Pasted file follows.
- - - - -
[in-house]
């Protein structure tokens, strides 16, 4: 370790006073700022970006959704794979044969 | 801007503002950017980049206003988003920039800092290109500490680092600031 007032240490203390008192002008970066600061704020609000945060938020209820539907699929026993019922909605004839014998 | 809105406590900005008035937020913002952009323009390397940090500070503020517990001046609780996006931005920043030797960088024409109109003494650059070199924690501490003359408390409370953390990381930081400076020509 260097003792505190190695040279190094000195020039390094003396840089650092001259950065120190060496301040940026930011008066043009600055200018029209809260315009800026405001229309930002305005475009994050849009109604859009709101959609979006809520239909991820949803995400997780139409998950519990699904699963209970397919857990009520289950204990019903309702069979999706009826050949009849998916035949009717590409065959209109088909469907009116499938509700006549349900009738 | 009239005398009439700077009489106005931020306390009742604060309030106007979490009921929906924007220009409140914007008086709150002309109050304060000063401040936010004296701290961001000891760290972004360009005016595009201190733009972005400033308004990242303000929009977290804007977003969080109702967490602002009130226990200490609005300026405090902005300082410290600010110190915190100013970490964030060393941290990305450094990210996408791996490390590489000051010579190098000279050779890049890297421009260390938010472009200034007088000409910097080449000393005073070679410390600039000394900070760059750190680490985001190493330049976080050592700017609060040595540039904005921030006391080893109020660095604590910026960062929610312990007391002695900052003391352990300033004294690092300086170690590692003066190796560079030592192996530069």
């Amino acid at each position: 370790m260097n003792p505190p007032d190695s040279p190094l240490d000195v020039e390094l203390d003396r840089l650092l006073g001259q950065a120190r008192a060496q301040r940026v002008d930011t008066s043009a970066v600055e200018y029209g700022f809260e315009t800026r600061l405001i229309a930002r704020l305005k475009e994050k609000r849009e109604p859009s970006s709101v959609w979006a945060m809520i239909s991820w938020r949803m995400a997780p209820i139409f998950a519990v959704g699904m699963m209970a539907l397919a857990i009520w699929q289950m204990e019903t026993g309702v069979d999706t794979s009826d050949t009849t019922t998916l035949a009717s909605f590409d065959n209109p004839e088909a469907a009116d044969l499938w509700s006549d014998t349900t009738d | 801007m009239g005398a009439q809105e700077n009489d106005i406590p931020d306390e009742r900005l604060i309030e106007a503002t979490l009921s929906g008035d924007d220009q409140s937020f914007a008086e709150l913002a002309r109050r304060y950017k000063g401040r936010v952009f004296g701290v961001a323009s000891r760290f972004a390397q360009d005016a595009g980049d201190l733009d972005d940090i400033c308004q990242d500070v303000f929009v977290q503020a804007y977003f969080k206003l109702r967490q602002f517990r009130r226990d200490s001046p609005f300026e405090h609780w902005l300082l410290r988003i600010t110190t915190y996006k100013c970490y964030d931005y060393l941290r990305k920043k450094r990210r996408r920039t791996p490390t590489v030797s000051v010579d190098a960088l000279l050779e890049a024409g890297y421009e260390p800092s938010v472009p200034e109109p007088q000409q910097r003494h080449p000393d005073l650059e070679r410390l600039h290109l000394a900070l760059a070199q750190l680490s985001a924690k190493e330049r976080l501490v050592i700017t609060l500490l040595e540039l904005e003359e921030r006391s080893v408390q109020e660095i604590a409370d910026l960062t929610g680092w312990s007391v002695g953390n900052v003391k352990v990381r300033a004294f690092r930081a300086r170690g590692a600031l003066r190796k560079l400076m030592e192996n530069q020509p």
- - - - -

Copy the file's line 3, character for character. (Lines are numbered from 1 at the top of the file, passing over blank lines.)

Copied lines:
């Amino acid at each position: 370790m260097n003792p505190p007032d190695s040279p190094l240490d000195v020039e390094l203390d003396r840089l650092l006073g001259q950065a120190r008192a060496q301040r940026v002008d930011t008066s043009a970066v600055e200018y029209g700022f809260e315009t800026r600061l405001i229309a930002r704020l305005k475009e994050k609000r849009e109604p859009s970006s709101v959609w979006a945060m809520i239909s991820w938020r949803m995400a997780p209820i139409f998950a519990v959704g699904m699963m209970a539907l397919a857990i009520w699929q289950m204990e019903t026993g309702v069979d999706t794979s009826d050949t009849t019922t998916l035949a009717s909605f590409d065959n209109p004839e088909a469907a009116d044969l499938w509700s006549d014998t349900t009738d | 801007m009239g005398a009439q809105e700077n009489d106005i406590p931020d306390e009742r900005l604060i309030e106007a503002t979490l009921s929906g008035d924007d220009q409140s937020f914007a008086e709150l913002a002309r109050r304060y950017k000063g401040r936010v952009f004296g701290v961001a323009s000891r760290f972004a390397q360009d005016a595009g980049d201190l733009d972005d940090i400033c308004q990242d500070v303000f929009v977290q503020a804007y977003f969080k206003l109702r967490q602002f517990r009130r226990d200490s001046p609005f300026e405090h609780w902005l300082l410290r988003i600010t110190t915190y996006k100013c970490y964030d931005y060393l941290r990305k920043k450094r990210r996408r920039t791996p490390t590489v030797s000051v010579d190098a960088l000279l050779e890049a024409g890297y421009e260390p800092s938010v472009p200034e109109p007088q000409q910097r003494h080449p000393d005073l650059e070679r410390l600039h290109l000394a900070l760059a070199q750190l680490s985001a924690k190493e330049r976080l501490v050592i700017t609060l500490l040595e540039l904005e003359e921030r006391s080893v408390q109020e660095i604590a409370d910026l960062t929610g680092w312990s007391v002695g953390n900052v003391k352990v990381r300033a004294f690092r930081a300086r170690g590692a600031l003066r190796k560079l400076m030592e192996n530069q020509p």